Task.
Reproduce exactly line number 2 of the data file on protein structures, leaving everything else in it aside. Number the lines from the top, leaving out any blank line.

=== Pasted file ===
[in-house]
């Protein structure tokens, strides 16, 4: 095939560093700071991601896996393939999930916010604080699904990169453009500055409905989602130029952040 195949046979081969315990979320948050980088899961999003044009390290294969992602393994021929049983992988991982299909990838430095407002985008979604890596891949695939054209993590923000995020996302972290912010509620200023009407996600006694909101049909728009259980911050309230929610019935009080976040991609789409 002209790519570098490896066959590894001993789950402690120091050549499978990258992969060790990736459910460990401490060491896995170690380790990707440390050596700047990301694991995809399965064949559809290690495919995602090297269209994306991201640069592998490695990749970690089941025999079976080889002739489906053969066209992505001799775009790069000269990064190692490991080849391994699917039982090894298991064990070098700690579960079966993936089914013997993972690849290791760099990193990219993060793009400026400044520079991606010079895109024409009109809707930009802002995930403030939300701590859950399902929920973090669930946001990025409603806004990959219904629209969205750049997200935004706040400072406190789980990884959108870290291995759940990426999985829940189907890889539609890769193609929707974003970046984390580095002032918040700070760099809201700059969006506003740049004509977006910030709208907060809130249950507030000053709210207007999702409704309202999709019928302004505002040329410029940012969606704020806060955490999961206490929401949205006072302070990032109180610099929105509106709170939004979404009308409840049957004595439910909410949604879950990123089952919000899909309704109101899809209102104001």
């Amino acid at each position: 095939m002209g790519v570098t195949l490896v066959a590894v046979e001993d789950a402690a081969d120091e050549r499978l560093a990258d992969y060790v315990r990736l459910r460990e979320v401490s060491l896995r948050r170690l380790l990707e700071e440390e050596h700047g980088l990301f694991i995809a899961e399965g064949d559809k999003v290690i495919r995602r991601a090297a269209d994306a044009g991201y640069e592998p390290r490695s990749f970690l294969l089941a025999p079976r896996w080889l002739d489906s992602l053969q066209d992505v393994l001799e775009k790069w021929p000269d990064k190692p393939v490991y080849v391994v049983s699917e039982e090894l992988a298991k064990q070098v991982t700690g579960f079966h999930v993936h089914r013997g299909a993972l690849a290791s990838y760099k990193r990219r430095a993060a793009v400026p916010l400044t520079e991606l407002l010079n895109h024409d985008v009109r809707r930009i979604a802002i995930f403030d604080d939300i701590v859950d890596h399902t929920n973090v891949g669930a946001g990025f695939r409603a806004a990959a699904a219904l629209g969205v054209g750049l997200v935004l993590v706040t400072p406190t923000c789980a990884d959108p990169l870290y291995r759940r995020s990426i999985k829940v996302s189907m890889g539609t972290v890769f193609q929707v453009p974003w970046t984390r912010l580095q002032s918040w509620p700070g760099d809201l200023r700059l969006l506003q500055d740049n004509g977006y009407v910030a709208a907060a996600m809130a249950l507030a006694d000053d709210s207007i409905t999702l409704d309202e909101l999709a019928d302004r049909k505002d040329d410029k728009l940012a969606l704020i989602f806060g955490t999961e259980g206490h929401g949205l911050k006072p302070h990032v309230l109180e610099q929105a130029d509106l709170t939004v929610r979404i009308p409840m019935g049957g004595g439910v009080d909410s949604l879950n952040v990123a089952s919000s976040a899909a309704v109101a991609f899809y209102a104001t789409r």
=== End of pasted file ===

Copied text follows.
């Protein structure tokens, strides 16, 4: 095939560093700071991601896996393939999930916010604080699904990169453009500055409905989602130029952040 195949046979081969315990979320948050980088899961999003044009390290294969992602393994021929049983992988991982299909990838430095407002985008979604890596891949695939054209993590923000995020996302972290912010509620200023009407996600006694909101049909728009259980911050309230929610019935009080976040991609789409 002209790519570098490896066959590894001993789950402690120091050549499978990258992969060790990736459910460990401490060491896995170690380790990707440390050596700047990301694991995809399965064949559809290690495919995602090297269209994306991201640069592998490695990749970690089941025999079976080889002739489906053969066209992505001799775009790069000269990064190692490991080849391994699917039982090894298991064990070098700690579960079966993936089914013997993972690849290791760099990193990219993060793009400026400044520079991606010079895109024409009109809707930009802002995930403030939300701590859950399902929920973090669930946001990025409603806004990959219904629209969205750049997200935004706040400072406190789980990884959108870290291995759940990426999985829940189907890889539609890769193609929707974003970046984390580095002032918040700070760099809201700059969006506003740049004509977006910030709208907060809130249950507030000053709210207007999702409704309202999709019928302004505002040329410029940012969606704020806060955490999961206490929401949205006072302070990032109180610099929105509106709170939004979404009308409840049957004595439910909410949604879950990123089952919000899909309704109101899809209102104001």